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Baroness Scotland has been fined £5,000 for employing a housekeeper who isn't legally allowed to work in the UK. What exactly does a housekeeper do?
The job description varies
She helped take the laws through Parliament and then breached them. Oops.
Attorney General Baroness Scotland has been fined for employing a housekeeper who wasn't entitled to work here. The UK Border Agency says she did not employ Loloahi Tapui knowing this, but didn't keep a copy of the documents she was shown by the Tongan, as required under law.
So now it would seem the baroness is out of pocket to the tune of £5,000 and without a housekeeper. But what exactly does the job the entail?
Housekeeper is an umbrella term for someone who does general domestic work and childcare
Whereas a cleaner just cleans
May be a live-in post
Housekeeper is an umbrella term for different domestic and childcare work. It is up to the employer to decide what they want the job to include, be it cooking, cleaning, childcare or managing other staff.
"Anything domestic can come under the title, it depends what a particular client is looking for," says a spokeswoman for Greycoat Placements, which specialises in the recruitment of high calibre domestic staff.
"It can include tasks such as cleaning, laundry, running errands and looking after children."
The job can also be about companionship for employers who are elderly and live on their own.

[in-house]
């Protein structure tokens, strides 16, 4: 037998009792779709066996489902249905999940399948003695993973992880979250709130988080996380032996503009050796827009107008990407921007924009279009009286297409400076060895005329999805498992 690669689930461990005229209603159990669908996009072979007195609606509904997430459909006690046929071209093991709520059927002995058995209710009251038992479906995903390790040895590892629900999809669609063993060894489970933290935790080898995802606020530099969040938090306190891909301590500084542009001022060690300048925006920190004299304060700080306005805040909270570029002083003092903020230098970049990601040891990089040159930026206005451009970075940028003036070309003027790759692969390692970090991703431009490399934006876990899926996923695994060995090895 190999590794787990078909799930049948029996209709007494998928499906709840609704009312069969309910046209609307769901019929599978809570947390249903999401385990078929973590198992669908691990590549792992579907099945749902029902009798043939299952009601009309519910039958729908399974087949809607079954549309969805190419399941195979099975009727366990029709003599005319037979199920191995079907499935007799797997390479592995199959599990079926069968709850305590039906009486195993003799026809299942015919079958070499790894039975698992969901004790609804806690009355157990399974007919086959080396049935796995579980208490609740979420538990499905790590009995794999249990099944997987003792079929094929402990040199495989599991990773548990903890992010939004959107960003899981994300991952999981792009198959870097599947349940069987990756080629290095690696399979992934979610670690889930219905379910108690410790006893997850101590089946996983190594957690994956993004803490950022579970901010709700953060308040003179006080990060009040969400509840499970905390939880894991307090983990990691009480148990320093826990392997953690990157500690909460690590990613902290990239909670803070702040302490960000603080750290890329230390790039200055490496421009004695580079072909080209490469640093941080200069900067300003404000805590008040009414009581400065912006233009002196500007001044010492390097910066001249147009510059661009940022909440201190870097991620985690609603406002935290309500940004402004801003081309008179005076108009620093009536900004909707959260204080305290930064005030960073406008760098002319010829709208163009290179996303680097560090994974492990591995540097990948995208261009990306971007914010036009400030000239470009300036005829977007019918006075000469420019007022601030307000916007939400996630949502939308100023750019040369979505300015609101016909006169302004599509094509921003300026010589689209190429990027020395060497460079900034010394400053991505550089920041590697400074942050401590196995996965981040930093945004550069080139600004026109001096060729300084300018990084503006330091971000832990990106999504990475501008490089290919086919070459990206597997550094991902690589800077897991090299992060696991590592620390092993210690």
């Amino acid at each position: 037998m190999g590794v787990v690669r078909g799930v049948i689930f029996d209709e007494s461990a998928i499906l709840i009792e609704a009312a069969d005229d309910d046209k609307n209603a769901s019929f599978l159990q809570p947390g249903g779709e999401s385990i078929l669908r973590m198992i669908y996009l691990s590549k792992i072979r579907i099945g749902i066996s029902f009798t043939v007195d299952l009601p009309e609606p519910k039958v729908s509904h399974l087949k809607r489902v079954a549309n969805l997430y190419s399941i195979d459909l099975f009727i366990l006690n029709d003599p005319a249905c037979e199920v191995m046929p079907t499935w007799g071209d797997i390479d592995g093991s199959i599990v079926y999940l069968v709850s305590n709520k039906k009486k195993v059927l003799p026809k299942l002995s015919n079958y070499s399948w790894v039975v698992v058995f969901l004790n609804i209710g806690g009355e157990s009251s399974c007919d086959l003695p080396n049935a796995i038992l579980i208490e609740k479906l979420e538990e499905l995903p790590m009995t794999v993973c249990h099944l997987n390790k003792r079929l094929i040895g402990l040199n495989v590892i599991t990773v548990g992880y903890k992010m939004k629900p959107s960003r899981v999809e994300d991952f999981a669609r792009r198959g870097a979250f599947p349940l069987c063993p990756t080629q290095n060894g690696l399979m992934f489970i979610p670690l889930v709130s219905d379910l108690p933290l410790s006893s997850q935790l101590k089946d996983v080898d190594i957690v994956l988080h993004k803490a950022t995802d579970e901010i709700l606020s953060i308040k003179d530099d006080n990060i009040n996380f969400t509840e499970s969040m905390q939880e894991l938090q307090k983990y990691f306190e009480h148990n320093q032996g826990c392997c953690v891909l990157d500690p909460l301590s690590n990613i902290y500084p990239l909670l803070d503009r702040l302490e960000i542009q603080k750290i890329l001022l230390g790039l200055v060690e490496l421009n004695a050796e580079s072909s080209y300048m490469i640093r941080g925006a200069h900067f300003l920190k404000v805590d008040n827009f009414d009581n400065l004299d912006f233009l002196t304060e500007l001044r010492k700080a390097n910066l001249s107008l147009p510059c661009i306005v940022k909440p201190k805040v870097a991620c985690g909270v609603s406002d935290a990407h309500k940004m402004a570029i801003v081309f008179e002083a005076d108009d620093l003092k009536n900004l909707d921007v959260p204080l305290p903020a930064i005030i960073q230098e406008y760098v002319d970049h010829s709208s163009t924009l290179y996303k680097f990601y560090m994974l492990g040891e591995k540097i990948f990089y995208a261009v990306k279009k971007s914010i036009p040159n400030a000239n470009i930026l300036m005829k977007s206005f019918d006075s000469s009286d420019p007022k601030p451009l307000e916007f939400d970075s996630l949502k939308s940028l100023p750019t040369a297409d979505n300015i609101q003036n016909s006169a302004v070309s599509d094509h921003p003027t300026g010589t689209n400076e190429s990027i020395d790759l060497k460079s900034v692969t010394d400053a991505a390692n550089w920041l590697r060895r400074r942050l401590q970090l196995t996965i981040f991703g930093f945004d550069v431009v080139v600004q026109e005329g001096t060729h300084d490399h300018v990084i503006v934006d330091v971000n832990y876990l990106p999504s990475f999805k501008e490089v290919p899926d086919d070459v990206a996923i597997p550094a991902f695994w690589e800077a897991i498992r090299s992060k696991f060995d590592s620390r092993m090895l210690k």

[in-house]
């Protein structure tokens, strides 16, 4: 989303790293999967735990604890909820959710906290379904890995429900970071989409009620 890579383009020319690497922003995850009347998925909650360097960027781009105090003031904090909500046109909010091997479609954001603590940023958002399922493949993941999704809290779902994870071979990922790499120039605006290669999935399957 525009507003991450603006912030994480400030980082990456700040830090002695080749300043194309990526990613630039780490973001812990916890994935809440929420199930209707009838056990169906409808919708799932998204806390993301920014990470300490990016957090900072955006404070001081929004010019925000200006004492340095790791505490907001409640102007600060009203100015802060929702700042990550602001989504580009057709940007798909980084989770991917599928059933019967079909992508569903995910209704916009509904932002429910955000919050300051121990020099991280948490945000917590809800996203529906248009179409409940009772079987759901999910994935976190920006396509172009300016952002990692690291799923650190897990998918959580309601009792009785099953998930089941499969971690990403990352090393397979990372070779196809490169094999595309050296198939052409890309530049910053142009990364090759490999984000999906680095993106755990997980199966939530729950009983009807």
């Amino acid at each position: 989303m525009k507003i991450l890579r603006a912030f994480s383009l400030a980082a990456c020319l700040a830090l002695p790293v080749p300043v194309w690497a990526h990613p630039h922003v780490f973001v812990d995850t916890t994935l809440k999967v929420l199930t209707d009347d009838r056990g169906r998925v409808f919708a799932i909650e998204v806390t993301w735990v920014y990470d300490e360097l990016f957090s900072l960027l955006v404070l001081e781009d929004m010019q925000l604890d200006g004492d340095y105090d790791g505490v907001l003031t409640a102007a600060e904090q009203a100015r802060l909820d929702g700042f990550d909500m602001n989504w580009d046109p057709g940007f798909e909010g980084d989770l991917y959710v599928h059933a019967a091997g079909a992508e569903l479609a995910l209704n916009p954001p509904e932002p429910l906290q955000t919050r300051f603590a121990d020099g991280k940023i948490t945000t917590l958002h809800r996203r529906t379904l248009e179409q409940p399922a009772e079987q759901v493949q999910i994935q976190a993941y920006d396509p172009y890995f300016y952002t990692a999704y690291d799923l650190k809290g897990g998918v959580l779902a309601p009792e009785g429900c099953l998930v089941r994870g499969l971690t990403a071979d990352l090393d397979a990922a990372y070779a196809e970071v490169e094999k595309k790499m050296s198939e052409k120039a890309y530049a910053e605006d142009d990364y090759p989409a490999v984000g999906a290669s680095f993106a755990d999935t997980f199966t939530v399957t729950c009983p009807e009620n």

Quite often the job is live-in, with accommodation provided. That can be anything from a room to a family cottage or house. Often couples are employed, with the woman doing housekeeping work while the man does gardening.
"The job can vary and so can the benefits, but experienced, trusted housekeepers are very sought after and the employment package they get can be very good," says the spokeswoman.
On average wages are around £10 to £12 an hour, or £400 a week in London and slightly less outside.
Being a housekeeper is one job where age is a benefit, with most clients wanting a mature person, says a spokeswoman for The Lady magazine.
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"Age, as well as experience, are seen as an asset," she says.
The job has also proved recession-proof. The number of advertisements in The Lady for such posts remains steady, despite difficult financial times. But what has changed is the job description.
"People still want housekeepers but they want them to do more," says the spokeswoman. "For example they might be expected to do childcare and some driving now."
Of the classified advertisements The Lady publishes each week, 50% are for housekeepers. And the job is popular, with more than 200 responses to one job ad last week.